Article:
BAGHDAD, Iraq – In the most public challenge by an American official to Iraq’s new leaders, Defense Secretary Donald Rumsfeld urged the leaders Tuesday to move quickly on forming a government and to resist calls for a wide purge in the nation’s fledgling security services.

U.S. officials are concerned about the pace of Iraq’s political process 10 weeks after Iraqis bravely went to the polls. The nation still lacks a transitional government, and parliament has yet to start writing a new constitution.

The Americans worry as well that a new government headed by Ibrahim al-Jaafari will fire thousands of officials just as Iraq’s security services are finding their footing.

The Bush administration fears al-Jaafari and his Shiite Muslim-dominated Cabinet will “come in and clean house,” Rumsfeld told reporters on a flight to Baghdad before meeting with al-Jaafari and Iraq’s newly elected Kurdish president, Jalal Talabani.

“We have an opportunity to continue to make progress politically, economically,” Rumsfeld said. “Anything that would delay that or disrupt that as a result of turbulence … would be unfortunate.”

Former army officers with Baath Party ties are most in jeopardy. Some officials associated with interim Prime Minister Ayad Allawi also are seen as vulnerable.

“Anything they do in the Interior and the Defense ministries ought to be with an eye to the fact that Iraqis are getting killed, and they better have a good reason for doing what they are doing,” Rumsfeld said of the new leaders.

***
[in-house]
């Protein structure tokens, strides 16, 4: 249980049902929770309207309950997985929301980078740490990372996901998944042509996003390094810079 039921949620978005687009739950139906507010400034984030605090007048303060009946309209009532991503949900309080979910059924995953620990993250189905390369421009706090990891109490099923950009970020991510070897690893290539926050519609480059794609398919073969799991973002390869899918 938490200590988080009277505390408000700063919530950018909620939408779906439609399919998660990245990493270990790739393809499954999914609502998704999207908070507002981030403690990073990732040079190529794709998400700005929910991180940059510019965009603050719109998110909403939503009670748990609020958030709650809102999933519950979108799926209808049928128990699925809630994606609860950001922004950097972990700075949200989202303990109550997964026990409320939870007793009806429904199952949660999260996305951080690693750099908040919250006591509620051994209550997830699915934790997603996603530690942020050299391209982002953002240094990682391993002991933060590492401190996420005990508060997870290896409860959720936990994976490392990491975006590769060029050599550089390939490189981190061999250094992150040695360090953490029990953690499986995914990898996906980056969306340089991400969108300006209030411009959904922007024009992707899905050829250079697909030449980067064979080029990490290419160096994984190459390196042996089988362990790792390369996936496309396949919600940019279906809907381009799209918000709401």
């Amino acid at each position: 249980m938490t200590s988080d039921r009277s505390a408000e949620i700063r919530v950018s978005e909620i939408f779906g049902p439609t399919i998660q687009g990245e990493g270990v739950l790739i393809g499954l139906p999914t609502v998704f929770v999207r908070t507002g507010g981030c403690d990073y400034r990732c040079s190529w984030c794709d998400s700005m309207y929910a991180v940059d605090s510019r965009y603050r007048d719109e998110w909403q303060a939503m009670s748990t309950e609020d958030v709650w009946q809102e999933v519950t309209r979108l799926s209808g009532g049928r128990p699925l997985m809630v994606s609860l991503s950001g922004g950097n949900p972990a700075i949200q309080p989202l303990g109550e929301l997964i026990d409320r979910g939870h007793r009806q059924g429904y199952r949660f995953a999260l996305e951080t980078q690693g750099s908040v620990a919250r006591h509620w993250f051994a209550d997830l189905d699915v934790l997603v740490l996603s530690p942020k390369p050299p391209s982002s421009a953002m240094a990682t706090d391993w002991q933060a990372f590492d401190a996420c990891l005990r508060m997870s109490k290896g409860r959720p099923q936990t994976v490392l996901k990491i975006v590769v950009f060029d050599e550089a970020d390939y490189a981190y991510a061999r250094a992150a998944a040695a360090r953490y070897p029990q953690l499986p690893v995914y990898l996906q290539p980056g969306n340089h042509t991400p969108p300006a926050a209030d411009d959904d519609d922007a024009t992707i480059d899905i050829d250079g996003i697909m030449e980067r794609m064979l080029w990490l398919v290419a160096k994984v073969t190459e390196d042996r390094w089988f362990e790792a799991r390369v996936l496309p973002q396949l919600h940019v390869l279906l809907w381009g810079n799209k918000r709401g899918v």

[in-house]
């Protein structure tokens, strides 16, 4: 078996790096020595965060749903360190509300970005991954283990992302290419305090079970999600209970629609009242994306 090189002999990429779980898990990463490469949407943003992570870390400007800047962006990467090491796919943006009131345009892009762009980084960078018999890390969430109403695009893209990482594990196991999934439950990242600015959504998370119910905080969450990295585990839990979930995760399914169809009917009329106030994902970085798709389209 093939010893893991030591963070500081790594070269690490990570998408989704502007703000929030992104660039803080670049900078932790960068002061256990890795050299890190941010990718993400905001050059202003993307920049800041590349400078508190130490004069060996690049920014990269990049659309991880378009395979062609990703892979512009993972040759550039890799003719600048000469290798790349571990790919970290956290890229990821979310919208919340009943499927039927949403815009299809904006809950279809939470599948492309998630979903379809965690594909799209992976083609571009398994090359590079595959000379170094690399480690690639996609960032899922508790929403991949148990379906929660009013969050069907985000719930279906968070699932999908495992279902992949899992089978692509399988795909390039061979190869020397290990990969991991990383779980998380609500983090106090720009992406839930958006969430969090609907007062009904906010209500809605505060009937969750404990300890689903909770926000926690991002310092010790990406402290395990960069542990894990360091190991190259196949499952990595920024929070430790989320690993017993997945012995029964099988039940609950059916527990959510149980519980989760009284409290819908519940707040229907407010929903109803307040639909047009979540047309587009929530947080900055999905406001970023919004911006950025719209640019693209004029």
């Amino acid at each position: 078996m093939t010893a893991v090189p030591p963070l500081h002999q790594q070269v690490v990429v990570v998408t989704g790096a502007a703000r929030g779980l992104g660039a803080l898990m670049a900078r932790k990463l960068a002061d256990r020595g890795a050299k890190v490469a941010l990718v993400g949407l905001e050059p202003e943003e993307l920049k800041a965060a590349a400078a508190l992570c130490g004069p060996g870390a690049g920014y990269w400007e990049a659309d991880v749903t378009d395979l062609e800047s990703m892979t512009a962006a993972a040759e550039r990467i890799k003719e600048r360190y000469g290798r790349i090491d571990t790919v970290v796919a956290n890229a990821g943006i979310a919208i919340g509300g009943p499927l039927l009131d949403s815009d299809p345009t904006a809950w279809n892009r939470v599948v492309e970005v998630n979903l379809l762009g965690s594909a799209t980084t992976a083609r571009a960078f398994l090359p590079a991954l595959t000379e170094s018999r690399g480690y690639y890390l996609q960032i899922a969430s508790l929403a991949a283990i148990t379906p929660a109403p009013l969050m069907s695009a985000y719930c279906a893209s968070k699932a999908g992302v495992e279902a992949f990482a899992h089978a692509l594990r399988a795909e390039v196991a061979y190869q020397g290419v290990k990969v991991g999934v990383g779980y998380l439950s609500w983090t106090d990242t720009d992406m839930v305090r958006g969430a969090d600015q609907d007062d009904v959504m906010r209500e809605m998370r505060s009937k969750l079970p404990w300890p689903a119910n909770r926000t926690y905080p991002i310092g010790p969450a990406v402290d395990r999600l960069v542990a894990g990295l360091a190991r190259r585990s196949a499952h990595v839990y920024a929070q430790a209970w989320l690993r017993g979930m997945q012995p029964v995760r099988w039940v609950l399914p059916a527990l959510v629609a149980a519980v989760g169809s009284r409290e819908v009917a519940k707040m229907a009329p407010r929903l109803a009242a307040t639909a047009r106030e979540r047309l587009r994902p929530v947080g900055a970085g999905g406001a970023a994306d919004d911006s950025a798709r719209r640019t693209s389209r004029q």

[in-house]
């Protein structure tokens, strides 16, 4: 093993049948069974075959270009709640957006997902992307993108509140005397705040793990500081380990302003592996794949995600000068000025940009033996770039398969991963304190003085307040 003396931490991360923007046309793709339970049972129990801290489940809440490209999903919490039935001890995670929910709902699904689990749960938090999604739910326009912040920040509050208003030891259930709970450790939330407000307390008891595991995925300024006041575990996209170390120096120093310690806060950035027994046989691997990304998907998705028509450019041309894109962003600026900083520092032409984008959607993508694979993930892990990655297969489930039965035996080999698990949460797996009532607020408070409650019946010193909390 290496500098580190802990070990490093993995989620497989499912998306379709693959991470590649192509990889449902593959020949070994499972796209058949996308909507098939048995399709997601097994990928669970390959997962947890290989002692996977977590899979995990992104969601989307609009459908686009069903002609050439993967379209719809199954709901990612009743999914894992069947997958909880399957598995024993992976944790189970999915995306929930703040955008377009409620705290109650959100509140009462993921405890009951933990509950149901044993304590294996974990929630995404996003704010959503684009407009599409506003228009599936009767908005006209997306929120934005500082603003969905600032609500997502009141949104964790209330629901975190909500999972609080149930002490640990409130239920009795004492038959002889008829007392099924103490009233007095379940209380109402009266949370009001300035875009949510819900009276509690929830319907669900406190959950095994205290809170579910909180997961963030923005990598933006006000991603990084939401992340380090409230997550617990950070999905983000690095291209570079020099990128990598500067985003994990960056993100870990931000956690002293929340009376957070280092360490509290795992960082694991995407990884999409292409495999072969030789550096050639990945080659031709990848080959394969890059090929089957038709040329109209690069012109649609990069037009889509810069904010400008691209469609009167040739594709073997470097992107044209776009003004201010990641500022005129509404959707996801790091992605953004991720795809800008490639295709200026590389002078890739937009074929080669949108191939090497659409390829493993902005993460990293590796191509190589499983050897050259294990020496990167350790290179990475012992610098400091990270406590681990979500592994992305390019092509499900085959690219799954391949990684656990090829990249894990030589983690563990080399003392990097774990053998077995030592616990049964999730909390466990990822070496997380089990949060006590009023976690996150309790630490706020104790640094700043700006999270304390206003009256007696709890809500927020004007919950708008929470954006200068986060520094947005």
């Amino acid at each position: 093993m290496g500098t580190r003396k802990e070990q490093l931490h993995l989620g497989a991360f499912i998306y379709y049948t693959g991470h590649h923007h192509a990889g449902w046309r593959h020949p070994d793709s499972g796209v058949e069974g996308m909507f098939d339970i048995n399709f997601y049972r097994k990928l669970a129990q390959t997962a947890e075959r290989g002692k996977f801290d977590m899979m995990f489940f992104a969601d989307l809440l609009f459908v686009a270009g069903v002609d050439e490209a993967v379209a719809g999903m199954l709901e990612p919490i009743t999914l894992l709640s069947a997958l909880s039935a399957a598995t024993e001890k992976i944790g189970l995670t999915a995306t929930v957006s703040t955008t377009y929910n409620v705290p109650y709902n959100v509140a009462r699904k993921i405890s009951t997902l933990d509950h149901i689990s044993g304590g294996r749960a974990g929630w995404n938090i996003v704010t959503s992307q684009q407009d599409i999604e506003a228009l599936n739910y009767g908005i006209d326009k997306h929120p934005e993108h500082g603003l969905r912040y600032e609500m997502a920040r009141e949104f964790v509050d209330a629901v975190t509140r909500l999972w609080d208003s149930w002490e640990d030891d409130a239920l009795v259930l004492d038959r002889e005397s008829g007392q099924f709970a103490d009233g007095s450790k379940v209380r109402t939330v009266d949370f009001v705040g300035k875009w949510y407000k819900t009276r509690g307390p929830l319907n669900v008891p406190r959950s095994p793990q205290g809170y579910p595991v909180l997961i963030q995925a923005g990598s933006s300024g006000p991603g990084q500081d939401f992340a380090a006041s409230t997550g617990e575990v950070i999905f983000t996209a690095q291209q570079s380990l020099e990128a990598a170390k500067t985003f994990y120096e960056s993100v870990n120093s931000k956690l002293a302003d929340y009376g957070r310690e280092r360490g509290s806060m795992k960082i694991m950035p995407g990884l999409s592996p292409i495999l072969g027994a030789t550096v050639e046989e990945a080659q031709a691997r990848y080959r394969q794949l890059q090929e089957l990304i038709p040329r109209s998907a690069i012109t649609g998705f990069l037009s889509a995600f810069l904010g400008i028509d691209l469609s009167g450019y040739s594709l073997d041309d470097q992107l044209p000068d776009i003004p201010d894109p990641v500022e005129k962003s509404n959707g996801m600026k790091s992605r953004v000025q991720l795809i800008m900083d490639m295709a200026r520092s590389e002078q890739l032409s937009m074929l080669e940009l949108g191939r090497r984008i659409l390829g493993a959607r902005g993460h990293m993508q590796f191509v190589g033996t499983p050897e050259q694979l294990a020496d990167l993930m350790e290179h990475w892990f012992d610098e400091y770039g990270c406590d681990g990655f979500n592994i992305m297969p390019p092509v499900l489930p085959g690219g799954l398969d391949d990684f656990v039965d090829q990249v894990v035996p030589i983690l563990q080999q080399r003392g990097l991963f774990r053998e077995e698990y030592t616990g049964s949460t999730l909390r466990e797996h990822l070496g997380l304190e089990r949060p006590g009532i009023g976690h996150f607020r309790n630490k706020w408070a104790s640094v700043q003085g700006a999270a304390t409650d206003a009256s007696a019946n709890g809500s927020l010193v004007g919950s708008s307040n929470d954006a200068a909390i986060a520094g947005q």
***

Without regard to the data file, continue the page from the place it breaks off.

Shiite officials respond that they have a very good reason: Members of al-Jaafari’s United Iraqi Alliance, the dominant bloc in the new National Assembly, complain of harassment and intimidation by Sunni officers in the army and police. Insurgents have infiltrated the security ministries, they allege, and some senior posts are filled by Baath Party sympathizers.

The greatest sources of conflict have been the intelligence services and the Defense Ministry. Officials from those agencies have swapped allegations of murder and intimidation with leaders of the Badr Movement, a Shiite militia loyal to one of the main groups in the United Iraqi Alliance.

U.S. officials warn that a purge could wipe out much of the progress American forces have made in training and mobilizing Iraqi police and soldiers.

“It’s not so much a matter of continuity as a matter of competence, of capability,” Rumsfeld said during a stop in the northern Kurdish city of Salahuddin. “It’s a matter of not … setting back the important progress that’s been achieved.”

Talabani assured Rumsfeld that a new Cabinet would be formed shortly, but he gave no firm deadline. Al-Jaafari said he would build a Cabinet of “good technocrats” from a variety of backgrounds.

The major questions left are how to bring in the Sunnis, who fared poorly in the elections, and what positions to give members of Allawi’s list.

As for American troops in Iraq, Talabani and al-Jaafari have rejected drafting a timetable for a U.S. withdrawal. When U.S. forces leave, the Iraqi leaders say, depends on when Iraqi forces can take full charge.

Rumsfeld told American troops that U.S. forces would stay in Iraq until the Iraqis can take over the security duties for themselves. That would be helped, he said, by a new government with “highly competent people who are not going to politicize security forces.”

(c) 2005, Chicago Tribune.

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